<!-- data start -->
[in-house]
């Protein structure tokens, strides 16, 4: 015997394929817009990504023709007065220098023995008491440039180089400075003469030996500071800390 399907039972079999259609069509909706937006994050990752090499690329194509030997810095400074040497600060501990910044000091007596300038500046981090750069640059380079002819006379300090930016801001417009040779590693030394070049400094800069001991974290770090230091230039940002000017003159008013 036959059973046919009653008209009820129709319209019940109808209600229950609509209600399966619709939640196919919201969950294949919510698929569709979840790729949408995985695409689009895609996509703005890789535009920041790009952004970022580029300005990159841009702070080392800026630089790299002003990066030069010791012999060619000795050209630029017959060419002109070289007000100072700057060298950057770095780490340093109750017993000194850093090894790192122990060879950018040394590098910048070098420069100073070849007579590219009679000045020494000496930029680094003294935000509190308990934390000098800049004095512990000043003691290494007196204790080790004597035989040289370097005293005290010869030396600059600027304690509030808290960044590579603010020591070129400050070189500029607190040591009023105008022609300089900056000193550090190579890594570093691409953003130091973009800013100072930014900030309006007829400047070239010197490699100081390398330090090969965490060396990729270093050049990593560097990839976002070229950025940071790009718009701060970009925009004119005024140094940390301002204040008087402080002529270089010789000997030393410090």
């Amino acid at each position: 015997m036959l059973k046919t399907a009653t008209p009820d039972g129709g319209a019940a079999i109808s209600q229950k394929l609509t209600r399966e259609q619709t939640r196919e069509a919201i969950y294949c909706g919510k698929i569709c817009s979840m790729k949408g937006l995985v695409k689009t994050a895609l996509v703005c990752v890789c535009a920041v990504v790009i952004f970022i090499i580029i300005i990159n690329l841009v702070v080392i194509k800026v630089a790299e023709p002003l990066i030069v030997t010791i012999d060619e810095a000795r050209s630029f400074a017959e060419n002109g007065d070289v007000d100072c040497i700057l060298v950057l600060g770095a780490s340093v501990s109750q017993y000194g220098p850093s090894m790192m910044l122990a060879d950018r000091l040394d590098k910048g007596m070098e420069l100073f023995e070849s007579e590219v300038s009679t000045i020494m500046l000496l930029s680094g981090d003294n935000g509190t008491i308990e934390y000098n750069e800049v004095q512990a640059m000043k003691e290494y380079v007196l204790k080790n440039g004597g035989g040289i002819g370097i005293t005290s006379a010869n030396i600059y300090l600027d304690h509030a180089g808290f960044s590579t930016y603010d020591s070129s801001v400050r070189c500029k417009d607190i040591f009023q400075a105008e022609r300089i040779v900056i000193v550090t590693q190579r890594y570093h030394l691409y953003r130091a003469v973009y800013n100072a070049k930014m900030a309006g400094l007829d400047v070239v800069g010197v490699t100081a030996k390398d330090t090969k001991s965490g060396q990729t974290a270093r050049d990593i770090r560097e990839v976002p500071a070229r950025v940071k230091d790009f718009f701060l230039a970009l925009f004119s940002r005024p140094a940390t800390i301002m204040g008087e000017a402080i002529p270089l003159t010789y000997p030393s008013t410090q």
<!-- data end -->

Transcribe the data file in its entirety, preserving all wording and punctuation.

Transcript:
[in-house]
């Protein structure tokens, strides 16, 4: 015997394929817009990504023709007065220098023995008491440039180089400075003469030996500071800390 399907039972079999259609069509909706937006994050990752090499690329194509030997810095400074040497600060501990910044000091007596300038500046981090750069640059380079002819006379300090930016801001417009040779590693030394070049400094800069001991974290770090230091230039940002000017003159008013 036959059973046919009653008209009820129709319209019940109808209600229950609509209600399966619709939640196919919201969950294949919510698929569709979840790729949408995985695409689009895609996509703005890789535009920041790009952004970022580029300005990159841009702070080392800026630089790299002003990066030069010791012999060619000795050209630029017959060419002109070289007000100072700057060298950057770095780490340093109750017993000194850093090894790192122990060879950018040394590098910048070098420069100073070849007579590219009679000045020494000496930029680094003294935000509190308990934390000098800049004095512990000043003691290494007196204790080790004597035989040289370097005293005290010869030396600059600027304690509030808290960044590579603010020591070129400050070189500029607190040591009023105008022609300089900056000193550090190579890594570093691409953003130091973009800013100072930014900030309006007829400047070239010197490699100081390398330090090969965490060396990729270093050049990593560097990839976002070229950025940071790009718009701060970009925009004119005024140094940390301002204040008087402080002529270089010789000997030393410090």
């Amino acid at each position: 015997m036959l059973k046919t399907a009653t008209p009820d039972g129709g319209a019940a079999i109808s209600q229950k394929l609509t209600r399966e259609q619709t939640r196919e069509a919201i969950y294949c909706g919510k698929i569709c817009s979840m790729k949408g937006l995985v695409k689009t994050a895609l996509v703005c990752v890789c535009a920041v990504v790009i952004f970022i090499i580029i300005i990159n690329l841009v702070v080392i194509k800026v630089a790299e023709p002003l990066i030069v030997t010791i012999d060619e810095a000795r050209s630029f400074a017959e060419n002109g007065d070289v007000d100072c040497i700057l060298v950057l600060g770095a780490s340093v501990s109750q017993y000194g220098p850093s090894m790192m910044l122990a060879d950018r000091l040394d590098k910048g007596m070098e420069l100073f023995e070849s007579e590219v300038s009679t000045i020494m500046l000496l930029s680094g981090d003294n935000g509190t008491i308990e934390y000098n750069e800049v004095q512990a640059m000043k003691e290494y380079v007196l204790k080790n440039g004597g035989g040289i002819g370097i005293t005290s006379a010869n030396i600059y300090l600027d304690h509030a180089g808290f960044s590579t930016y603010d020591s070129s801001v400050r070189c500029k417009d607190i040591f009023q400075a105008e022609r300089i040779v900056i000193v550090t590693q190579r890594y570093h030394l691409y953003r130091a003469v973009y800013n100072a070049k930014m900030a309006g400094l007829d400047v070239v800069g010197v490699t100081a030996k390398d330090t090969k001991s965490g060396q990729t974290a270093r050049d990593i770090r560097e990839v976002p500071a070229r950025v940071k230091d790009f718009f701060l230039a970009l925009f004119s940002r005024p140094a940390t800390i301002m204040g008087e000017a402080i002529p270089l003159t010789y000997p030393s008013t410090q």